By Matthew Tungate

Kentucky Department of Education officials are using the Kenton County school district as a model in developing a statewide teacher-evaluation system.

Since the 2009-10 school year, Kenton County has been using a rubric-based performance-evaluation model that teachers, school administrators and district officials collaboratively researched, designed and implemented, according to Michael Dailey, director of the Department of Education’s Division of Next-Generation Professionals and coordinator of the state’s project.

“It has set the standard that all districts, including the state, should follow to make sure that teachers and principals are valued in the process. Their approach kept the focus on the needs of students, teachers and administrators to make sure all of this works together,” Dailey said. “They went down a path that very few across the country have gone.”

Dailey said the department hopes to have model teacher- and principal-evaluation systems for districts to implement or use as the basis for their own systems within three years.

“We’re trying to build a system that supports the growth of the teacher,” Dailey said. “We’re trying to build a system that says, ‘If I receive the additional support – if I receive the coaching and mentoring that I need – I can not only improve practice, but I can impact what happens with my students.’'”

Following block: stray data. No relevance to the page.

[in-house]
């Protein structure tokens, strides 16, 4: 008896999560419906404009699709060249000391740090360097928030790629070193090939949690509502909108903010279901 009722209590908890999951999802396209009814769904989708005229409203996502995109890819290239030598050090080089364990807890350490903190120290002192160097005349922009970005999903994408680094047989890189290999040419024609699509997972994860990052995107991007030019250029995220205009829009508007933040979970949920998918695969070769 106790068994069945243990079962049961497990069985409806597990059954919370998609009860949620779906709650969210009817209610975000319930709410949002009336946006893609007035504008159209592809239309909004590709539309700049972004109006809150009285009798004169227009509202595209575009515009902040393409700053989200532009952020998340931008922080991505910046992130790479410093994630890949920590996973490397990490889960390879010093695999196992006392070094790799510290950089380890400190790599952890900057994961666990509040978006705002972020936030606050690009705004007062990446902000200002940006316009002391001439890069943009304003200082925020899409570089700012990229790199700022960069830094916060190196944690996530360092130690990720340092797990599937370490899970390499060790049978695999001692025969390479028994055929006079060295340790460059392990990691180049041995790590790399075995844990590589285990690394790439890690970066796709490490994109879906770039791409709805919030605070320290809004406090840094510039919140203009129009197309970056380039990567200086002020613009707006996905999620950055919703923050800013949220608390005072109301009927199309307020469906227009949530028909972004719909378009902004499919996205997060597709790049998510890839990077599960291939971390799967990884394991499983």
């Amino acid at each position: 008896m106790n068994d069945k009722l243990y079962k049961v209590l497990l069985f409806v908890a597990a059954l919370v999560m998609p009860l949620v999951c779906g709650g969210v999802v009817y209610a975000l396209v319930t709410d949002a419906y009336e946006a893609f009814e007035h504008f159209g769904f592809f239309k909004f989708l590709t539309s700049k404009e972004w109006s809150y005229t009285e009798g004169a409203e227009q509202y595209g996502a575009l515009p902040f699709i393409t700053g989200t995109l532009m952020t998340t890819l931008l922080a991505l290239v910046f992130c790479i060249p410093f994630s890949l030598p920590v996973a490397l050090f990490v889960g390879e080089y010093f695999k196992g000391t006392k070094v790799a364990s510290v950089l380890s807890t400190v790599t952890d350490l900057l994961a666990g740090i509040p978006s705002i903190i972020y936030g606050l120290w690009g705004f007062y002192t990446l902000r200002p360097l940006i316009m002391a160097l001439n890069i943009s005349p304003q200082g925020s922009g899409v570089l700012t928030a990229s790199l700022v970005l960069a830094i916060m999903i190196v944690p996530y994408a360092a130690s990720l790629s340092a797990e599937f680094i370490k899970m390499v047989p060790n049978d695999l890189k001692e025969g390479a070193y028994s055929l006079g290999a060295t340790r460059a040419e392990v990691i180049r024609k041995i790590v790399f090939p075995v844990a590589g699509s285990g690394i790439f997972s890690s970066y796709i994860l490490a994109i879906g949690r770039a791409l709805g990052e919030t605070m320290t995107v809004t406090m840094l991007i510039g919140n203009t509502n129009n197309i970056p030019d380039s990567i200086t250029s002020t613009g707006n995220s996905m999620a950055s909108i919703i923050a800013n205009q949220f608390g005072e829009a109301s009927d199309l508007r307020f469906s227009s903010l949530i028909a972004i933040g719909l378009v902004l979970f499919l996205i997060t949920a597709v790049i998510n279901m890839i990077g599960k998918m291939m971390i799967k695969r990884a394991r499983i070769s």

Kenton wanted to describe good teaching

Kenton County school officials didn’t start off to design a cutting-edge teacher-evaluation system or one for principals that the district also has implemented, according to Deputy Superintendent Terri Cox-Cruey.

The district was struggling to identify good teaching because so many teachers, school administrators and district officials had received various types of training with various terms and definitions, said Cox-Cruey, who is in her 11th year in the district and 24th in education.

“We had all of these things that were best practices floating around, but we didn’t have any way to articulate to the teachers when we saw something powerful in the classroom,” she said. “We went into it thinking we needed a common language and vocabulary to help people improve their teaching practice.”

Superintendent Tim Hanner said he heard educational consultant Charlotte Danielson speak about eight years ago on her Framework for Teaching, which uses levels of performance to cover expected practices of good teachers, while he was still deputy superintendent. Some districts were using her framework to give teachers feedback on their performance.